When the garage greats play the Ponderosa Stomp, they're sticking to who they are/were.

Standells photo
The Standells on "The Munsters"

The Standells typify one of the many cool things about The Ponderosa Stomp, which takes place this weekend. Yes, there's the yearly thrill of discovery that comes with hearing someone kill that you didn't know existed, and yes, there's the drama that comes with seeing people who've been on the margins of the music business for decades get a great moment with a good band and an enthusiastic audience. But there's also the awkward, endearing buzz that accompanies the borderline naive artist who understands that he, she or the band is cool but isn't positive why. The best rock 'n' roll and folk art are about the maker as much as the product, though often because of the disjunction between the two.

Exhibit A: Larry Tamblyn of The Standells, who play Saturday night as part of a garage band freakout with The Sloths, Ty Wagner, and The Gaunga Dyns. In a recent interview, he told me that they were considered by many to be the godfathers of punk rock - a line that appears in the band's bio on its site, on its Wikipedia page, and in numerous interviews. That may be true, but how punk is it to claim such accolades? To attach real value to such ephemeral tributes?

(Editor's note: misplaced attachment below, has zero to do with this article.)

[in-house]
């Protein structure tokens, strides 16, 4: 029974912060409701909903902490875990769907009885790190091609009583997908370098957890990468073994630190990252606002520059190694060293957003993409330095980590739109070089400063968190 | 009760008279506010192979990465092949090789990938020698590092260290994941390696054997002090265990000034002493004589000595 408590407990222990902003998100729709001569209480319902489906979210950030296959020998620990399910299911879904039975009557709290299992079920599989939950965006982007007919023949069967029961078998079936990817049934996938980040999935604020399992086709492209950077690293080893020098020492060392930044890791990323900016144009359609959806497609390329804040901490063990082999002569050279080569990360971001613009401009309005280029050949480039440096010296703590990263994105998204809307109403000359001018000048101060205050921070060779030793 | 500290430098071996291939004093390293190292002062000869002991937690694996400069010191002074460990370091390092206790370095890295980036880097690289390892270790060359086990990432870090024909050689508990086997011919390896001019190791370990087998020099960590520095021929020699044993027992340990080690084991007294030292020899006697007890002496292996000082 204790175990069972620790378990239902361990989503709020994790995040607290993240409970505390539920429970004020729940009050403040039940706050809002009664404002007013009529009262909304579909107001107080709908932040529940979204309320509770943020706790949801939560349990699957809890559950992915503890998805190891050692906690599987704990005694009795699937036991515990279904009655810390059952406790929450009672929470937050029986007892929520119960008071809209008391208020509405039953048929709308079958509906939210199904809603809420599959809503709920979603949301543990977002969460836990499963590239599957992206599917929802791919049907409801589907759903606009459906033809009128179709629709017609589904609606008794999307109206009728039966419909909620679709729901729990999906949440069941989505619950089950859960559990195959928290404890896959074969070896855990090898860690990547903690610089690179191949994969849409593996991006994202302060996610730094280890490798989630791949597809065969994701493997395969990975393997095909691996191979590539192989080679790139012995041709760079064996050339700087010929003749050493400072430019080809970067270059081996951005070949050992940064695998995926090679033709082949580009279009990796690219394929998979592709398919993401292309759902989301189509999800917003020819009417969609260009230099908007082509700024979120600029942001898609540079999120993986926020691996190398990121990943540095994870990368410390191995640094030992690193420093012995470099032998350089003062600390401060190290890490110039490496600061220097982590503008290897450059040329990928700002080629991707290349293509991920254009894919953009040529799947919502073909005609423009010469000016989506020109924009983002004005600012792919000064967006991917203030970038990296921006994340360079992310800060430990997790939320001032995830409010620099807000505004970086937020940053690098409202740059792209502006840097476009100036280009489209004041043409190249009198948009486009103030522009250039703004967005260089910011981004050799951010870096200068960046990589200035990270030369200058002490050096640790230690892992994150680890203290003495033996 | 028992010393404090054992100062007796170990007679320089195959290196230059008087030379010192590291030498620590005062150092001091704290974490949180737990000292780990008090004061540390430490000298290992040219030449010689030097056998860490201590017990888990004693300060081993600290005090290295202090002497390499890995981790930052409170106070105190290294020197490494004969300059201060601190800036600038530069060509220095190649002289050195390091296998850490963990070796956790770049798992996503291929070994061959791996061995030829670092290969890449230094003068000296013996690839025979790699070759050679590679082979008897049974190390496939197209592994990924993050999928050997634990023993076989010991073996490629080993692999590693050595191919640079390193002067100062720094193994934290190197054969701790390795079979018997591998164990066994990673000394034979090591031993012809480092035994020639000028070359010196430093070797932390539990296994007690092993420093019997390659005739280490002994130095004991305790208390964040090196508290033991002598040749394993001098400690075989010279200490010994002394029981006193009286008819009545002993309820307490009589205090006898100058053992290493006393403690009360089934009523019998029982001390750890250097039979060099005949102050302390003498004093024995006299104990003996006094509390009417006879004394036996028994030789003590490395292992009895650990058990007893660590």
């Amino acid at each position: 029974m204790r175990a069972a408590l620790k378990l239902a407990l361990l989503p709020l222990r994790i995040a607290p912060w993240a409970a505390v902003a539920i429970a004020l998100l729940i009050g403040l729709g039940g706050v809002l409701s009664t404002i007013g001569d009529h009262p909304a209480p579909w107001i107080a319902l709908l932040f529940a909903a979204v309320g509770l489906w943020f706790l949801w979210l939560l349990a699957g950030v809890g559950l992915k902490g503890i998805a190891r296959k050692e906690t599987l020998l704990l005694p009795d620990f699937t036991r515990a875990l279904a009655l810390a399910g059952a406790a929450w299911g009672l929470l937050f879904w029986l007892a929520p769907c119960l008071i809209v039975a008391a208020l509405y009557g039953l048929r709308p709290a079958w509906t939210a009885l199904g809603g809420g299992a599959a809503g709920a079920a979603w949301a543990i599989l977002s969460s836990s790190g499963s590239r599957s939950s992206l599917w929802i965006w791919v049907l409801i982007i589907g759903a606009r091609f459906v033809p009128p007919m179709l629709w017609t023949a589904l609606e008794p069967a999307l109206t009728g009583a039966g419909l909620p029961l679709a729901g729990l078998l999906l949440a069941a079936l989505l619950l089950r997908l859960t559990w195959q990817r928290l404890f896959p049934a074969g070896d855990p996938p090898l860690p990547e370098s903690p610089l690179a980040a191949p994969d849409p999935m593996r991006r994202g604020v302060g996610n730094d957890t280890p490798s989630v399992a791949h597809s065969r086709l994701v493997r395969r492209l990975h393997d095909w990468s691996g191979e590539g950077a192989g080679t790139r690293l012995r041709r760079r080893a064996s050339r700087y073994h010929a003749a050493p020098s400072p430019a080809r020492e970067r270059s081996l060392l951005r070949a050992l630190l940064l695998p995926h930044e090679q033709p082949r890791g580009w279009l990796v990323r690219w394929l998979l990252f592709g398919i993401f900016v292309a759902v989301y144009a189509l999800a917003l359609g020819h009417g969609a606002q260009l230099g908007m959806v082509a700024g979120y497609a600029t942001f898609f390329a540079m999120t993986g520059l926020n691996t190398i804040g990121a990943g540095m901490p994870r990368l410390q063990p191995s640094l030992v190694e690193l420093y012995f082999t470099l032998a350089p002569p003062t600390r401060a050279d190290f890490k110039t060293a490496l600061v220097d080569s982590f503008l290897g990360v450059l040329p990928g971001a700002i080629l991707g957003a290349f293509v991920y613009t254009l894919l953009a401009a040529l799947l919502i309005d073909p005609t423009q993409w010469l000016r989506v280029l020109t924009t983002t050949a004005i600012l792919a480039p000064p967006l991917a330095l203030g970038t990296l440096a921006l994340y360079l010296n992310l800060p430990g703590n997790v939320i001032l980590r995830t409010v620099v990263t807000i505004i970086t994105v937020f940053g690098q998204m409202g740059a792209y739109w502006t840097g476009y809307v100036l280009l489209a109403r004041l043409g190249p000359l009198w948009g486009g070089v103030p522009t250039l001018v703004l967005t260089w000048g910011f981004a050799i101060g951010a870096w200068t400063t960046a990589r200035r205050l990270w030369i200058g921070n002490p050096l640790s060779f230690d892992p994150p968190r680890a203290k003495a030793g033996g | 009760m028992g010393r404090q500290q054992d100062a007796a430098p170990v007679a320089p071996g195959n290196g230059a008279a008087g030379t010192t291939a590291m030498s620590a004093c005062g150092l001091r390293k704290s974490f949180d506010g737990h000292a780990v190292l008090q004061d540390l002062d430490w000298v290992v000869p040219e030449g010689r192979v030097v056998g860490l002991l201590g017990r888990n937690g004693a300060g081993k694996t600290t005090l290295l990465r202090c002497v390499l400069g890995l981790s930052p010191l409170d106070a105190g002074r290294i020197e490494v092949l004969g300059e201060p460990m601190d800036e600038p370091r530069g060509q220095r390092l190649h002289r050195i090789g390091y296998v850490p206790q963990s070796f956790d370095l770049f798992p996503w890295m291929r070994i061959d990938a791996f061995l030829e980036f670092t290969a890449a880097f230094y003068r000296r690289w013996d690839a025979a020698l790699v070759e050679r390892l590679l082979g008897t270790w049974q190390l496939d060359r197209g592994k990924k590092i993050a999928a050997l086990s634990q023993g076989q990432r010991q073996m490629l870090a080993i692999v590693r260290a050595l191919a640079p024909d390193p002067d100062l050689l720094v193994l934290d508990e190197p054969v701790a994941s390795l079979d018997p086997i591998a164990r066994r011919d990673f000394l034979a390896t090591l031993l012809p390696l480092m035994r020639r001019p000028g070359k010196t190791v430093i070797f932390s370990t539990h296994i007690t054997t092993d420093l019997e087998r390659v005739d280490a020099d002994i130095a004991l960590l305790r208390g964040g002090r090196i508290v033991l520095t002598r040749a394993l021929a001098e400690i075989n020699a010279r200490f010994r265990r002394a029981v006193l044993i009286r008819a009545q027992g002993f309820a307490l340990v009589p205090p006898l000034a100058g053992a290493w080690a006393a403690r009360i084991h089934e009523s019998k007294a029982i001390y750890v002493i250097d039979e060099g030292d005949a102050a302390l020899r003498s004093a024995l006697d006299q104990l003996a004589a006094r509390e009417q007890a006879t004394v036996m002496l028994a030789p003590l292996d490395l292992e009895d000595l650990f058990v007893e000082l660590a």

He relived at length and with clear pride old battles whose participants have largely disappeared down the tunnel of history. He told of how the band won a debate on Art Linkletter's House Party with a Texas business who banned The Standells' "Try It" from the radio stations he owned because he thought it was obscene. Despite the win, the ban continued, sinking the single.

Today, he concedes, "It's about attraction, sexual attraction maybe. But The Rolling Stones had 'Let's Spend the Night Together.' It was sung a little sexily, but what wasn't?"

Still, once you get past that grandfatherly obsessiveness, you can also get to something cool and real. The Standells' best songs are undeniable. "Dirty Water" has endured for a reason, and Tamblyn sang "Try It" with a Jaggeresque lasciviousness that clearly had designs on the daughters of Mr. and Mrs. Middle America. 

Although their biggest hit, "Dirty Water," is about Boston and the Charles River, The Standells were very much a Los Angeles band. Tamblyn came from a family of actors. His parents met on Broadway, and his brother is Russ Tamblyn, best known for West Side Story and more recently, Twin Peaks. The combination of that background, their look, and a manager who also represented actors helped them get roles as Beatlesque bands on such shows as The Munsters, Ben Casey, and The Bing Crosby Show. "We were never looking to get into movies," Tamblyn says. "But being in a rock band - are you kidding?"

Their best known screen work was the movie Riot on Sunset Strip, for which they provided the title track. "The song was written by John [Fleck, a band member] and this other guy on the soundstage in the MGM studios in 45 minutes, but it really captured the movement, the feelings, bright lights everywhere," Tamblyn says. "It really captured the essence of The Standells. It was Us against Them and added to our image as bad boys."